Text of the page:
15 March 2017

super bloom

Anza-Borrego Desert State Park




The super bloom going on around Borrego Springs and in Anza-Borrego Desert State Park is expected to reach its peak in the middle of March, so the Hundred Peaks Section planned a rare outing without any peaks to climb for the ides. Looking at just the cost of gas, the price of admission does seem staggering for a single day looking about. Still, this is supposed to be a 1 in 20 years level event, so I decided to get up in the early dark and get myself down there to see this bloom.

Henderson Field
First stop along Henderson under Coyote Peak.

Our first stop is along Henderson Road, but we have been seeing flowers for a while at this point. At first glance, there are only about three types of flowers in the field. Most noticeable are masses of yellow of desert sunflower. Big floppy white flowers of the dune evening primrose are quick to catch the eye. Big puffs of purple of desert sand verbena complete the initial colorful impression.

dune evening primrose
Dune evening primrose in the sun.

desert sunflower, dune evening primrose, desert sand verbena
Sunflowers standing over desert primrose and desert sand verbena. There are quite a few green stems that are not yet flowering, too.


desert sand verbena
Desert sand verbena ready to put out some more flowers in a day or two.

As we walk around, deeper into the field, there are a few more that were easy to overlook at first. Smaller and more elaborate brown-eyed evening primrose add splashes of color with their white. As we get closer to the creosote bushes, they are bursting with color.

brown-eyed evening primrose
Brown-eyed evening primrose.

creosote bush
Creosote bush at every stage from bud to seed.

flower field
Standing among the burst of flower growth.

yellow composite
A yellow composite flower I cannot find in the desert wildflower guides.

As we walk a little further, we even find a few pests. They are surprisingly large as they gobble away at the flowers.

caterpillar
A caterpillar rests at the end of a stem after eating.

We head off toward Coyote Canyon, but the road is quite full of vehicles and the warnings of sandy shoulders making passing difficult seem to be being heeded by most the passenger cars. But there are more flowers among the empty fields between citrus trees that could be orange, lemon, or grapefruit (but seem to be lemon). These fields look to be full of desert dandelions at first.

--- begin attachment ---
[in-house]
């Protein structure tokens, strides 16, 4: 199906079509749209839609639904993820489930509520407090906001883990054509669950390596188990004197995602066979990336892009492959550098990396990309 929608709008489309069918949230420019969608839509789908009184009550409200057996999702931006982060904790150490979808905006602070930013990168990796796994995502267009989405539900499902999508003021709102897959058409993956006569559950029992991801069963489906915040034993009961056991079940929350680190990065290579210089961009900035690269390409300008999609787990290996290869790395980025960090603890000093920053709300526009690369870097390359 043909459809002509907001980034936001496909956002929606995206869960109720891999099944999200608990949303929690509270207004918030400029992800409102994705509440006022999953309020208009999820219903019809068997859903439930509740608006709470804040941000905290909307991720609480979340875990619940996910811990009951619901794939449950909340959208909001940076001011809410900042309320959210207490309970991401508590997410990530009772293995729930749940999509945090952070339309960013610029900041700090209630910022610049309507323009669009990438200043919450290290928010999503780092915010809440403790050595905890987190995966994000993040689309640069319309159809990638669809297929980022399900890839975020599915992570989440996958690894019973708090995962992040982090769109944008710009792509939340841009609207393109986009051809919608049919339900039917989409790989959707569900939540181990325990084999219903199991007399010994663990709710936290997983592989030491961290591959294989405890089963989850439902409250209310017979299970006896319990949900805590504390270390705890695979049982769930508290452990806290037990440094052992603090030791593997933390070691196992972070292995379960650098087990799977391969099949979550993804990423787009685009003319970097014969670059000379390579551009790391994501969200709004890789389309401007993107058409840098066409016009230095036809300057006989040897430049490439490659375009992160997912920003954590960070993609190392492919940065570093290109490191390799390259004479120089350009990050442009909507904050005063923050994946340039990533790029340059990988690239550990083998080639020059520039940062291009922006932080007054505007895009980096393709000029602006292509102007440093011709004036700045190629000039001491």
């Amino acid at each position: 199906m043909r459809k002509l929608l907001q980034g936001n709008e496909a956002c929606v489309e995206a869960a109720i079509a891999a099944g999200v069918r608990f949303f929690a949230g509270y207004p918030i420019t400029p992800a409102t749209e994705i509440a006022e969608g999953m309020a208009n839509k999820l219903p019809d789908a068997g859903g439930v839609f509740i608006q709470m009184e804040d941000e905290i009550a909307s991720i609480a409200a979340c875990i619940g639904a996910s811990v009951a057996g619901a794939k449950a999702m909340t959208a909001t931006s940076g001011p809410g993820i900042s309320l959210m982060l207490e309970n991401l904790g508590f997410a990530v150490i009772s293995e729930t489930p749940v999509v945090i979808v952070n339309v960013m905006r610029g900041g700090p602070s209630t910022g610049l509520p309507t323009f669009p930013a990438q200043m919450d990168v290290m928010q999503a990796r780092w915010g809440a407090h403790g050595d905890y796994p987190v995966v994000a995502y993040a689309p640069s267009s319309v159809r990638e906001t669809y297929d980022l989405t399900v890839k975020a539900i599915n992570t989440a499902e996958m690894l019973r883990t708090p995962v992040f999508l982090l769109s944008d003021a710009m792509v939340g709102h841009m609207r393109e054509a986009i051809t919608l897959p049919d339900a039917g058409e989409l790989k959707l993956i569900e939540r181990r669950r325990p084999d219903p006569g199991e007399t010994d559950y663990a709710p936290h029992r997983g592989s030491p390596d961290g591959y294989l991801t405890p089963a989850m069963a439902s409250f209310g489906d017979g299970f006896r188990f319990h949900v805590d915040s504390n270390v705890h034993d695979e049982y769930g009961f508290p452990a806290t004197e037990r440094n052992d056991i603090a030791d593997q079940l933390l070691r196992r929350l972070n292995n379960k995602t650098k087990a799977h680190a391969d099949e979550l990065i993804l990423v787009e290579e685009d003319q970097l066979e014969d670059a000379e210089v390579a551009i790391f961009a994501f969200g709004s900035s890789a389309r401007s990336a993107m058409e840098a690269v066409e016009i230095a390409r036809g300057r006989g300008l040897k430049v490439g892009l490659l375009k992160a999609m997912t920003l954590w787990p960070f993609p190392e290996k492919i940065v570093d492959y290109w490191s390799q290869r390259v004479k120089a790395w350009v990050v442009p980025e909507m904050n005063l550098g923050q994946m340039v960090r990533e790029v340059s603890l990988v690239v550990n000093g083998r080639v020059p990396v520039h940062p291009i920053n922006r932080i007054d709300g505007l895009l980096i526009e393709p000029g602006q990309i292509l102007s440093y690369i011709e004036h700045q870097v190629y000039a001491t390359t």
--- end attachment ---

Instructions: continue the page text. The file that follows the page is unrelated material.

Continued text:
desert dandelion
A paloverde stands among desert dandelions and pincushions of some sort.

dandelions and much white
Dandelions with plenty more flowers. The white turns out to be popcorn flower as well as the pincushions.

pincushion and dandelion
A pincushion and a dandelion.

Again, more flowers are revealed as we walk about. The paloverde is not even close to blooming yet. The brittlebush is nothing but blooms.

brittlebush
An edge of the brittlebush ball next to some variegated desert daisies.

brittlebush
Close up on the brittlebush flowers.

popcorn flower
Close up of the tiny popcorn flowers.

Look a little closer and there is somehow something more to see.

caterpillar on thin flower
Another great big caterpillar has found a thin yellow flower to eat.

Spanish needle
Spanish needle.

pollinator
Vital part of getting new flowers next year.

caterpillar on the move
A large caterpillar decides to get moving to another flowers.

desert chicory
Desert chicory.

white wooly daisy
White woolly daisy.

We take off for a little something that can be enjoyed all year: silly metal statues. These have been put up on a private landholding and are quite scattered. First, we find some more pests.

metal insects
I think Jimmy is a gonner.

Then we head off past a few more to a cactus that is surrounded by a new field of flowers to search through. It turns out we have good luck with cactuses around this one.

metal cactus among flowers
A false cactus in the distance among the flowers of Galleta Meadows.

beaver tail cactus
Flowering beaver tail cactus.

egg laying insects
Egg laying on blue phacelia.

desert lily
The desert lilies seem to stand alone away from the clusters.

Some fauna inspires me to change the lens for some close ups. The hummingbird waits just long enough for me to finish, then flies off before I can hit the button. This is probably why people run around with multiple cameras.

hummingbird
A hummingbird sits high in the ocotillo, none of which is blooming yet.

After a while, we take off for a more elaborate metal sculpture we saw on the way in. Apparently the Chamber of Commerce and a few other spots in town have a free handout that includes a map of the metal sculptures which are quite numerous.

dragon - a worm
The dragon serpent roars as one woman performs for her vlog.

We stop by the Visitor Center before leaving. They have a garden showcasing the plants of the area including some that are only found in very special places. This includes palms and elephant trees. There are a few more flowers, too, and some in bloom that were not at the various stops.

white cluster
Cheesebush, which has quite tiny flowers.

ocotillo flowers
The ocotillo are in bloom here, if only a little bit.

cholla
One of many cholla types, but this one is blooming.

desert lavender
Desert lavender.

bladder pod
Bladder pod in the garden.

As we finish, we take off for home. Resources I am using to identify plants are the Natural History Association plant quiz, DesertUSA flower guide, and the Mohave Desert wildflower list.




©2017 Valerie Norton
Posted 17 March 2017

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